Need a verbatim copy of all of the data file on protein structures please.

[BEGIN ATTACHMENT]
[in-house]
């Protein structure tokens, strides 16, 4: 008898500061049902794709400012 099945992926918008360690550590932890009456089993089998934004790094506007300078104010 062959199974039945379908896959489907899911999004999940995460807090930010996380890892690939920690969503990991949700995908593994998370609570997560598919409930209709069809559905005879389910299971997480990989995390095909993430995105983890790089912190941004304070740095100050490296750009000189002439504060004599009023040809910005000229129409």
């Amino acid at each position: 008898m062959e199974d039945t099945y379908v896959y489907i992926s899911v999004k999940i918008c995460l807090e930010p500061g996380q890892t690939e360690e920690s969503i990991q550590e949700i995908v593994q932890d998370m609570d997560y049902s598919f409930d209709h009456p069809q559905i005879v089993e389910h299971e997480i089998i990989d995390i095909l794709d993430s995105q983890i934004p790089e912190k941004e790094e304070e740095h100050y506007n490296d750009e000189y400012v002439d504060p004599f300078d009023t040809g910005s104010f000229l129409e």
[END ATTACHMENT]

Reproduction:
[in-house]
């Protein structure tokens, strides 16, 4: 008898500061049902794709400012 099945992926918008360690550590932890009456089993089998934004790094506007300078104010 062959199974039945379908896959489907899911999004999940995460807090930010996380890892690939920690969503990991949700995908593994998370609570997560598919409930209709069809559905005879389910299971997480990989995390095909993430995105983890790089912190941004304070740095100050490296750009000189002439504060004599009023040809910005000229129409």
């Amino acid at each position: 008898m062959e199974d039945t099945y379908v896959y489907i992926s899911v999004k999940i918008c995460l807090e930010p500061g996380q890892t690939e360690e920690s969503i990991q550590e949700i995908v593994q932890d998370m609570d997560y049902s598919f409930d209709h009456p069809q559905i005879v089993e389910h299971e997480i089998i990989d995390i095909l794709d993430s995105q983890i934004p790089e912190k941004e790094e304070e740095h100050y506007n490296d750009e000189y400012v002439d504060p004599f300078d009023t040809g910005s104010f000229l129409e």